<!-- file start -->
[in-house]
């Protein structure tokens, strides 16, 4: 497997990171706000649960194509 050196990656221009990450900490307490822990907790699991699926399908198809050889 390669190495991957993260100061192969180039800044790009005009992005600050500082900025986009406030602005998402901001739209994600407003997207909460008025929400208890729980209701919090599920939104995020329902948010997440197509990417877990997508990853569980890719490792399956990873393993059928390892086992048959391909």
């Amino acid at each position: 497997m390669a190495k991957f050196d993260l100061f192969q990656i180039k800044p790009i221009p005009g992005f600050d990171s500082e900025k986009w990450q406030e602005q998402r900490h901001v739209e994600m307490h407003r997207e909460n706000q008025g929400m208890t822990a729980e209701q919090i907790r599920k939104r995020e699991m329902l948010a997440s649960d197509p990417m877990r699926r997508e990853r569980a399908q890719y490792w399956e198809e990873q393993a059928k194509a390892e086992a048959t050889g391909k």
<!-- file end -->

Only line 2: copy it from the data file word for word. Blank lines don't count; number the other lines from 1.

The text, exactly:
């Protein structure tokens, strides 16, 4: 497997990171706000649960194509 050196990656221009990450900490307490822990907790699991699926399908198809050889 390669190495991957993260100061192969180039800044790009005009992005600050500082900025986009406030602005998402901001739209994600407003997207909460008025929400208890729980209701919090599920939104995020329902948010997440197509990417877990997508990853569980890719490792399956990873393993059928390892086992048959391909």